On Sept. 27, 2012, the United Nations released guidance to assist mediators in resolving disputes and conflicts peacefully. Drawing on the experience of the international community, including non-governmental organizations (NGOs), religious leaders, and the academic community, the UN Guidance for Effective Mediation lays out eight key principles and practical advice for navigating complicated mediation processes effectively. It also identifies civil society actors, especially women’s groups, as important allies playing “a critical role in increasing the legitimacy of a peace process.” The Guidance, which received praise from prominent conflict mediation groups, had been initially released as an annex of a UN report on strengthening the role of conflict mediation in ending violent disputes.
“An effective mediation process responds to the specificity of the conflict. It takes into account the causes and dynamics of the conflict, the positions, interests and coherence of the parties, the needs of the broader society, as well as the regional and international environments,” the Guidance says.
Among the key “mediation fundamentals” it mentions are:
Impartiality: if a mediation process is perceived to be biased, this can undermine meaningful progress to resolve the conflict.
Inclusivity: An inclusive process is more likely to identify and address the root causes of conflict and ensure that the needs of the affected sectors of the population are addressed. Inclusivity also increases the legitimacy and national ownership of the peace agreement, improving the chances of successful implementation.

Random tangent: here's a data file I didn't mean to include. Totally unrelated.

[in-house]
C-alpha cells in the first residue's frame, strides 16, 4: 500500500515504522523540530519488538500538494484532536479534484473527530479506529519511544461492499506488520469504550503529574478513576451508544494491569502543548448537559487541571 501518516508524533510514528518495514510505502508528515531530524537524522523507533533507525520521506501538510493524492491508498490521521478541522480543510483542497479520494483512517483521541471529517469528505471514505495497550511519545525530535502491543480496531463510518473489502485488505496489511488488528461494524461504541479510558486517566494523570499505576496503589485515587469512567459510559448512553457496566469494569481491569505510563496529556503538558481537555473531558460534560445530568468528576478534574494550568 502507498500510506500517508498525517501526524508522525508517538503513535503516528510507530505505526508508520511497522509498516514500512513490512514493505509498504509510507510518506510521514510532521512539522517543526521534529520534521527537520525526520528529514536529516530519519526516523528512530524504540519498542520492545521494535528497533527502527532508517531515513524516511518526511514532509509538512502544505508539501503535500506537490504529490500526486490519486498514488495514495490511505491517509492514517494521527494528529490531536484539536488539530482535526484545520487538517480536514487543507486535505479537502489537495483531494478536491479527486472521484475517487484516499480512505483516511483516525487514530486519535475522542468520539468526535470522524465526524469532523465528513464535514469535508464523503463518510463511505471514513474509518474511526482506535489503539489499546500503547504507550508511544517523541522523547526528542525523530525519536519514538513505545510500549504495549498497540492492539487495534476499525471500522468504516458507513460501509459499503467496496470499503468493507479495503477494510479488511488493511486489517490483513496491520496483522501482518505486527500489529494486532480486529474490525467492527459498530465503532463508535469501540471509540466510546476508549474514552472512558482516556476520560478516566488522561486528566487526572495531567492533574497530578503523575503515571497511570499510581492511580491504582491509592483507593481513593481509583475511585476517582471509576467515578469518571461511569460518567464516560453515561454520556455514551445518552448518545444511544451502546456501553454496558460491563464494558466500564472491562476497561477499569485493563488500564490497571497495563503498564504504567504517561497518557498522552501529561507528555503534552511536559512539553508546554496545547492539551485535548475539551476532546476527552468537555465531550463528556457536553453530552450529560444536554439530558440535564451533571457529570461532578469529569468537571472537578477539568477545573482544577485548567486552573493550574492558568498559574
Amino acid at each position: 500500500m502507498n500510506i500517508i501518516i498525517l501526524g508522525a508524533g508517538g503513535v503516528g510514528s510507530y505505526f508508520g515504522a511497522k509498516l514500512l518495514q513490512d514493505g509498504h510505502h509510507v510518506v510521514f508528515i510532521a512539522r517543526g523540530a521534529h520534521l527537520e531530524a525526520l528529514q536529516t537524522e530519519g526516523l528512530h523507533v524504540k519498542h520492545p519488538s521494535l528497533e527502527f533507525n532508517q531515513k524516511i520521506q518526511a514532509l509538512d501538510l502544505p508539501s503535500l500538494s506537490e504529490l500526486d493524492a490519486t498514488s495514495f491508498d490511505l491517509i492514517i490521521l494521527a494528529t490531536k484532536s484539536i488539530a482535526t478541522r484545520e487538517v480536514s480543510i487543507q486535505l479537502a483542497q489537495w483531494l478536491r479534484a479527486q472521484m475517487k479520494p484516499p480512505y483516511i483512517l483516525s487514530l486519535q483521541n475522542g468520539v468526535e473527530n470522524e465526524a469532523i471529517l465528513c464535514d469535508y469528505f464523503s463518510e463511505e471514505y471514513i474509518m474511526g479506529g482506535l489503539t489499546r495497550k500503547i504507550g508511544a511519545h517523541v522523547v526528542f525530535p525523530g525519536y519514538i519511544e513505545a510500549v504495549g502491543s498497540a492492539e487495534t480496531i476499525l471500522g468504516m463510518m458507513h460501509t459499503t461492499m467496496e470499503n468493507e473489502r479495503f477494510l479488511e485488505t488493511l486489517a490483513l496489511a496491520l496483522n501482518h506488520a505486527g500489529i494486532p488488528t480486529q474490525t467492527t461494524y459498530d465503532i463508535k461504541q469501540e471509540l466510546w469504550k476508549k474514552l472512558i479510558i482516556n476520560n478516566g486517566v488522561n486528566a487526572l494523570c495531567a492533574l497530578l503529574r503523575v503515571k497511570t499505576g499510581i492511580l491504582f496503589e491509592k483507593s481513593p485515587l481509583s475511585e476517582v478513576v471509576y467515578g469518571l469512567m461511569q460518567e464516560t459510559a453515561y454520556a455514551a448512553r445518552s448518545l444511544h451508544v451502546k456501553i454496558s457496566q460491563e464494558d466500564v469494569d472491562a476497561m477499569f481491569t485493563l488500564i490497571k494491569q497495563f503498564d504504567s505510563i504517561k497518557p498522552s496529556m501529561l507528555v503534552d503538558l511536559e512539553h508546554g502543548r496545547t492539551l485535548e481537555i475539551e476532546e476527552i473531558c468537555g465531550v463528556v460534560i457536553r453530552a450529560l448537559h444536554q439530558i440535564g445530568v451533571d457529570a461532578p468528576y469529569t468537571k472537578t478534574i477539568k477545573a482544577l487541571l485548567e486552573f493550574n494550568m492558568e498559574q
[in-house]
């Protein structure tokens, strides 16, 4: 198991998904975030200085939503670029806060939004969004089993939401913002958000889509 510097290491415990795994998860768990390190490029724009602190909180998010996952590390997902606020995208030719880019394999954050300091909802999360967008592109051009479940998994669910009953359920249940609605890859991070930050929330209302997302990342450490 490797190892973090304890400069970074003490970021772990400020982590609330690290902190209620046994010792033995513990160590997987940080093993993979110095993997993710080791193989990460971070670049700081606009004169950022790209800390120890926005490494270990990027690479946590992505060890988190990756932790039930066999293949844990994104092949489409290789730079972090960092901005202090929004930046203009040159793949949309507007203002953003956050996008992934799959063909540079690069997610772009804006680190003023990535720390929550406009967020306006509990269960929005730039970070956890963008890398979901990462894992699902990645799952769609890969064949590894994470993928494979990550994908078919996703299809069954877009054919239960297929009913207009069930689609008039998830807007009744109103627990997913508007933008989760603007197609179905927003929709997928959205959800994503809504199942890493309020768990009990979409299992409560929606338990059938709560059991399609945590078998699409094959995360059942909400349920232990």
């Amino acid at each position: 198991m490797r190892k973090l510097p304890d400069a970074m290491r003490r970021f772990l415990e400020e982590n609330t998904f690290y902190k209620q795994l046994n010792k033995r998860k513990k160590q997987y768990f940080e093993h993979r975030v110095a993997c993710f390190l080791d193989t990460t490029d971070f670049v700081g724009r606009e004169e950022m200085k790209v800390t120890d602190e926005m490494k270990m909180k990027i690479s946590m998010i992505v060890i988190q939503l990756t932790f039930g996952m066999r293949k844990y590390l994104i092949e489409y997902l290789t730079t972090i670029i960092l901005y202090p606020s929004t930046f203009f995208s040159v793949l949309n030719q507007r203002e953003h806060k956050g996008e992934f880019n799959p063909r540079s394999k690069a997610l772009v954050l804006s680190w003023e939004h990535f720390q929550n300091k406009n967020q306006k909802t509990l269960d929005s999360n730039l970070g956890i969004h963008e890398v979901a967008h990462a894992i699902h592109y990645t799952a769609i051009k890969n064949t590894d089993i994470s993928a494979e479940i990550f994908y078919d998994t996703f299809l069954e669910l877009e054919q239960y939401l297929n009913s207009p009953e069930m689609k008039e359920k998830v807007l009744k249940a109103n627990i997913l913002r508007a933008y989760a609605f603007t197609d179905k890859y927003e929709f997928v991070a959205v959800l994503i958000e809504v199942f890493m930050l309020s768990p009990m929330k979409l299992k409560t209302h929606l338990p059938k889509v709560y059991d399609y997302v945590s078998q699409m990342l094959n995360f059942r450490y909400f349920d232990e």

International law and Normative Frameworks: Mediators conduct their work within the framework constituted by the rules of international law. Consistency with international law and norms contributes to reinforcing the legitimacy of a process and the durability of a peace agreement.
Conciliation Resources (CR), a London-based organization working to improve peacebuilding policy, welcomed the Guidance’s willingness to utilize “forward thinking and innovative approaches to mediation.”
In a short report released alongside the Guidance, CR calls for reevaluating the limitations placed on mediators by the United States and the UN by prohibiting talking to formally listed terrorist groups. “The act of putting an armed group on a list of designated terrorist organizations,” CR warns, “can have the unintended consequence of inhibiting engagement in mediation and peace processes.” It goes on to say, “The UN system has started to acknowledge this, evidenced, for example, by the recent splitting of the Taliban and Al-Qaeda lists in an attempt to create more space for dialogue in Afghanistan. However, the situations in Somalia, the Middle East and elsewhere illustrate how formal and informal limitations restrict the space for the UN and other actors to engage with proscribed groups.” In order to build on the recommendations in the Guidance, CR recommends mediation efforts should seek to “ensure there is both flexibility and coherence when engaging with armed groups.”